By Karl Grossman
“It never worked. It never will. The time has come to abolish LIPA,” declared Governor Andrew Cuomo in his State of the State speech this month. However, as News 12 Long Island headed its piece on reaction to Mr. Cuomo’s call: “LI Lawmakers on Privatizing LIPA; Not So Fast.” That’s an appropriate and sensible response to a poor course of action.
For although Mr. Cuomo has been demanding that LIPA be replaced by a private, profit-making utility — and this month the Moreland Commission he appointed endorsed that — there’s a better choice. It is letting LIPA become what it was supposed to be: a public power company democratically run.
LIPA has never been given that chance.
Instead, New York State officials cobbled out a shell organization called LIPA and placed the operation of Long Island’s electric system in private hands: Keyspan. Then, in 2007, Keyspan was bought by National Grid, a London, England-based company with an unsatisfactory service record at utilities it had earlier taken over in the U.S. Dissatisfied with National Grid, LIPA last month switched its contract to Public Service Electric Gas of New Jersey. London, England? New Jersey? At the least the entity that operates Long Island’s electric system should be a Long Island company.
And, preferably, it should be a public power company democratically run — such as the Sacramento Municipal Utility District (SMUD), considered, originally, a model for LIPA.
SMUD was created in 1923 when, as its website (www.smud.org) notes, Sacramento area “citizens voted to create SMUD as a community-owned electric service” to purchase the local assets of a private utility, Pacific Gas & Electric. It faced bitter resistance from this private utility and it wasn’t until 1946 that SMUD truly began.
SMUD is among 2,000 — yes, 2,000 — public power entities in the U.S. “providing an essential service at a not-for-profit rate,” notes the Large Public Power Council on its website, (www.lppc.org). It adds: “Operating on sound business principles, but not to make a profit, public power systems can provide quality and reliable service to homes and businesses for less. Lower electric rates help attract new business and keep existing ones…Because public power systems are community owned, citizens have a voice in utility policies.” SMUD is run by seven trustees elected — yes, elected — by SMUD ratepayers.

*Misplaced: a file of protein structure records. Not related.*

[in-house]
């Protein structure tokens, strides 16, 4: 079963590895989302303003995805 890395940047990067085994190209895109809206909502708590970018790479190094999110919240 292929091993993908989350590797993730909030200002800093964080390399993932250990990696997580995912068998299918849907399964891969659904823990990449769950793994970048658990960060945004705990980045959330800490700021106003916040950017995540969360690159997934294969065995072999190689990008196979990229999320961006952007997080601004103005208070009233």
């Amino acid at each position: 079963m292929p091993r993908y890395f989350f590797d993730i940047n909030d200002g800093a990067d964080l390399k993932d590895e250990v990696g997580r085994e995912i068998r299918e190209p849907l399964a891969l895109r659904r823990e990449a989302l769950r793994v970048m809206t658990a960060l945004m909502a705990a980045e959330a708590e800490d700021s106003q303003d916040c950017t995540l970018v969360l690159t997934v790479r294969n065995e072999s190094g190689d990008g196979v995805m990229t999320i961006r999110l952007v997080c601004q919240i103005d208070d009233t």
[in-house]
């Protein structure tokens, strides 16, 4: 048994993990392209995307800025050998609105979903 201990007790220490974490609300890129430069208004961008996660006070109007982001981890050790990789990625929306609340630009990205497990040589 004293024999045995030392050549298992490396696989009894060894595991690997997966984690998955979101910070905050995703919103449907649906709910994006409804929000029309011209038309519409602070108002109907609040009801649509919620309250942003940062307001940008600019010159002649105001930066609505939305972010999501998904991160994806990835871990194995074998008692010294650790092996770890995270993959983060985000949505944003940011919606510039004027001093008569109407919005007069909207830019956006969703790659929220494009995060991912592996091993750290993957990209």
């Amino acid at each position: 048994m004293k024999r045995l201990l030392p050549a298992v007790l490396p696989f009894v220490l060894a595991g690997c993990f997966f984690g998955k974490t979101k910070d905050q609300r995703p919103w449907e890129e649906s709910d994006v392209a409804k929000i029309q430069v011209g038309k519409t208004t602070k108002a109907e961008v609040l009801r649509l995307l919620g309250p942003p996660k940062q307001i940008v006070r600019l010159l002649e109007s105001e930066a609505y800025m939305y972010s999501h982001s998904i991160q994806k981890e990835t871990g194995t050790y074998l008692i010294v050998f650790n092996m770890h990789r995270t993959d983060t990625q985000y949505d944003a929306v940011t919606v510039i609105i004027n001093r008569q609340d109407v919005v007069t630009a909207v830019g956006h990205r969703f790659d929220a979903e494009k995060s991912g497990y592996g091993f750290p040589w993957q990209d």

SMUD, like Long Island, also had a situation with a nuclear plant. The Rancho Seco nuclear plant was built in its service area and went into highly problematic operation — and was shut down by a vote of SMUD ratepayers about the same time, in the late 1980s, that Long Island’s Shoreham nuclear plant was stopped from going into operation by LIPA’s creation. The hulk of Rancho Seco is now surrounded by solar energy panels — a preferred SMUD energy source.
Mr. Cuomo and others, including New York State legislators, should visit and learn from SMUD, now the sixth largest public utility in the U.S. serving 1.4 million people.
A privatization of LIPA would return Long Island to the electricity-for-profit model we had under the Long Island Lighting Company (LILCO). Consider what the salaries would be of a private company with what the most recent head of LIPA, Michael Hervey, received last year — $275,000. Or the $206,000 long-time LIPA CEO Richard Kessel got when he left in 2006. Google “Ten Highest Paid Utility CEOs” and you will see astronomical figures — among them $9.5 million in yearly compensation for Anthony F. Earley, Jr., CEO and president of Pacific Gas & Electric (and previously CEO and president of LILCO). Their lieutenants get proportionally extreme salaries as well.
We would again have a utility out for profit rather than wise energy choices — democratically determined — and a commitment, like SMUD, to service.
State Assemblyman Fred W. Thiele, Jr. of Sag Harbor in challenging Governor Cuomo’s call for privatizing LIPA accurately stated last week: “The original intent of LIPA, a true public utility governed by Long Islanders, has never been fulfilled as it was envisioned when Governor Mario Cuomo signed the LIPA legislation in 1986. It has never been governed by Long Islanders, and it has never been a ‘real’ utility. It has never been more than a ‘shell’ corporation operated by political appointees who then contracted out operations to [a] private company. The predictable result of this ‘Rube Goldberg’ contraption: a disaster for Long Island.”
It’s not too late — and it’s high time — for LIPA to fulfill its original promise.